- Determine what kind of paper you are writing:
An analytical paper breaks down an issue or an idea into its component parts, evaluates the issue or idea, and presents this breakdown and evaluation to the audience.
An expository (explanatory) paper explains something to the audience.
An argumentative paper makes a claim about a topic and justifies this claim with specific evidence. The claim could be an opinion, a policy proposal, an evaluation, a cause-and-effect statement, or an interpretation. The goal of the argumentative paper is to convince the audience that the claim is true based on the evidence provided.
If you are writing a text that does not fall under these three categories (e.g., a narrative), a thesis statement somewhere in the first paragraph could still be helpful to your reader.
- Your thesis statement should be specific—it should cover only what you will discuss in your paper and should be supported with specific evidence.
- The thesis statement usually appears at the end of the first paragraph of a paper.
- Your topic may change as you write, so you may need to revise your thesis statement to reflect exactly what you have discussed in the paper.
A good thesis will generally have the following characteristics:
- A good thesis sentence will make a claim
- A good thesis sentences will control the entire argument.Your thesis sentence determines what you are required to say in a paper.
- A good thesis will provide a structure for your argument.A good thesis not only signals to the reader what your argument is, but how your argument will be presented.
For more information explore this link.
Why use journal articles?
- They are more up-to-date than most books.
- They are “peer reviewed” by other scholars in the field who check for academic integrity.
- Every article will contain cited references that appear as footnotes and/or bibliographies.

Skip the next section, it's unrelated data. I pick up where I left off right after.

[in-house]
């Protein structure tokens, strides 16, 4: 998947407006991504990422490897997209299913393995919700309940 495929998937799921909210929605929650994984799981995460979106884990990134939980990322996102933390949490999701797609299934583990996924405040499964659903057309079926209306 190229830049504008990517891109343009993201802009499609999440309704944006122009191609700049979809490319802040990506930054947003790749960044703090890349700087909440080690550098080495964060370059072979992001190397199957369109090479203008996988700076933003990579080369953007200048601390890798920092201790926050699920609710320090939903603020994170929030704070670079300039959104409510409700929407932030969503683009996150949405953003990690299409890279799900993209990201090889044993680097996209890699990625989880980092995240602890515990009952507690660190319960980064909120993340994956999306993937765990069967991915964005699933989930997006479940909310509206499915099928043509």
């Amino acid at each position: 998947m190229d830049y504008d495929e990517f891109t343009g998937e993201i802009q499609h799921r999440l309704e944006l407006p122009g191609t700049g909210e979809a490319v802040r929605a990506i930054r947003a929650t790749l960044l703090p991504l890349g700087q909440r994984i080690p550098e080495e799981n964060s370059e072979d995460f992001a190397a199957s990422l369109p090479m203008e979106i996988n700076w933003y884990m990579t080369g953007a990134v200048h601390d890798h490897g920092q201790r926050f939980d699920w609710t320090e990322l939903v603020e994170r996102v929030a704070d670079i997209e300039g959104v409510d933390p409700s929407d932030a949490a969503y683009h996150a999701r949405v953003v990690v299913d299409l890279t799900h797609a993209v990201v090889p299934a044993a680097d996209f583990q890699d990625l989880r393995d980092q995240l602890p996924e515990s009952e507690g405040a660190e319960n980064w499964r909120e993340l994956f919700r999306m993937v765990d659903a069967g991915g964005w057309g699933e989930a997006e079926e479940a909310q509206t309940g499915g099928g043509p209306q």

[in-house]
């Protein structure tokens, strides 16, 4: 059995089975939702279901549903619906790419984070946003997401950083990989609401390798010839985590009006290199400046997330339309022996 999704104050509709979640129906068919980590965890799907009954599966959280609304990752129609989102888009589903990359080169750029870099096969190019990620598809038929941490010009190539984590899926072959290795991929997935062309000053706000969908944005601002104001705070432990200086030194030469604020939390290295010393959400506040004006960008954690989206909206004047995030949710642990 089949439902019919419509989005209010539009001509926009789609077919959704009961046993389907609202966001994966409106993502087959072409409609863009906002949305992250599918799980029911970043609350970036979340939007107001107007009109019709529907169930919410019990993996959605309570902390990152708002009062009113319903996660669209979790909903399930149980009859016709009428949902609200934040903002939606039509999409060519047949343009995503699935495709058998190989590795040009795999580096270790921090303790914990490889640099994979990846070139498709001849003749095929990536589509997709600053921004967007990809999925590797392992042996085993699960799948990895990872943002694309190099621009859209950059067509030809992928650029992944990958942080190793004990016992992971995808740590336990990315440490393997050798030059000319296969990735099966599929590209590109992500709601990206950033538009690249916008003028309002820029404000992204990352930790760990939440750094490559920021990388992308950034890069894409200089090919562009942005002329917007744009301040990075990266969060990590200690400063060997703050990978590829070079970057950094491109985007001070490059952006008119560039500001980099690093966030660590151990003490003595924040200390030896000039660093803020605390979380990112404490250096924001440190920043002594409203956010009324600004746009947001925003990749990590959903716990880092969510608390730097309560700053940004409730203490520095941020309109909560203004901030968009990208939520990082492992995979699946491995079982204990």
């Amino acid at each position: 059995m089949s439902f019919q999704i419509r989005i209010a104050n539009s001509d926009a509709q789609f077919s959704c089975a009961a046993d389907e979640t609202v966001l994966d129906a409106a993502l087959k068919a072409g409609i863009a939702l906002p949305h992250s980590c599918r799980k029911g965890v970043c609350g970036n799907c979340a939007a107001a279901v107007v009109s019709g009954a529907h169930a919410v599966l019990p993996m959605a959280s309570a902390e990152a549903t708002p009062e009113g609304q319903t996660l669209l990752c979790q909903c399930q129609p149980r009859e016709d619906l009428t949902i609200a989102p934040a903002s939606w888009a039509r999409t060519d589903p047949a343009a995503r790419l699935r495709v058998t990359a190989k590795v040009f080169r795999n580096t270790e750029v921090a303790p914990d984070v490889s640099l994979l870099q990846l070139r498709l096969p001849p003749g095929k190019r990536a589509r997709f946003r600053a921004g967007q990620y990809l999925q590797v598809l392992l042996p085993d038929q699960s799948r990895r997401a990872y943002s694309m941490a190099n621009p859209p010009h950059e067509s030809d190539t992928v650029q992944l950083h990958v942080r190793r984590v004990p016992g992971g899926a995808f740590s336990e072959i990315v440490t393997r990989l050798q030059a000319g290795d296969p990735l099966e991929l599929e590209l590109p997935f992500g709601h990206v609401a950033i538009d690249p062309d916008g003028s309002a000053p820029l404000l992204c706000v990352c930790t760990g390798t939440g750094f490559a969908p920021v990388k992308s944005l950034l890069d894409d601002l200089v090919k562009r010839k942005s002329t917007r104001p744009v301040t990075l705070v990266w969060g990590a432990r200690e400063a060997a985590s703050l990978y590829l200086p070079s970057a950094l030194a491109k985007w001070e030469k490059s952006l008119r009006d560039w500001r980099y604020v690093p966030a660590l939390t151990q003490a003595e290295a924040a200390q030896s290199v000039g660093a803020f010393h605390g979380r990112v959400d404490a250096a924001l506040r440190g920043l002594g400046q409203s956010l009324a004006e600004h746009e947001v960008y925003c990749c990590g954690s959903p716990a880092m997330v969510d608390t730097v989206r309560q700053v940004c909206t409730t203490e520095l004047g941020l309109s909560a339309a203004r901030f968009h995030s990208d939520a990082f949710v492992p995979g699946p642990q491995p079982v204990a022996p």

Start with OMNI Search engine located on the library home page, allows you to search across many of the library's collections simultaneously. Including books, ebooks, journal titles, games, music, videos, maps, and more.
See our list of recommended databases on the Political Science subject guide, which include:
- Worldwide Political Science Abstracts
- International Political Science Abstracts
- Canadian Public Documents Collection
- Project MUSE
- Taylor & Francis Journals Online
- Critical Reviews (The Writing Centre - University of Wisconsin-Madison)
- Writing Critical Reviews (Queen's University)
- Write a Critical Review (University of Guelph)
Research & writing
- Research and Writing in International Relations
- A Student's Guide for Writing in Political Science
- The craft of research
- Conducting your literature review
- Mining social media : finding stories in internet data
- SAGE Research Methods (supports beginning and advanced researchers throughout a research project, from writing a research question, choosing a method, gathering and analyzing data, to writing up and publishing the findings)
This guide provides basic information on how to cite sources and examples for formatting citations in common citation styles.
You do not need to cite common knowledge (widely-known, generally-accepted information that is not attributable to one source).
Why is Citing Sources Important?
- To give credit to ideas that are not your own
- To provide support for your argument
- To enable your reader to find and read the sources you used
- To avoid infractions
What Needs to be Cited?
- Exact wording taken from any source, including freely available websites
- Paraphrases of passages
- Summaries of another person's work
- Use of another student's work
- Use of your own previous work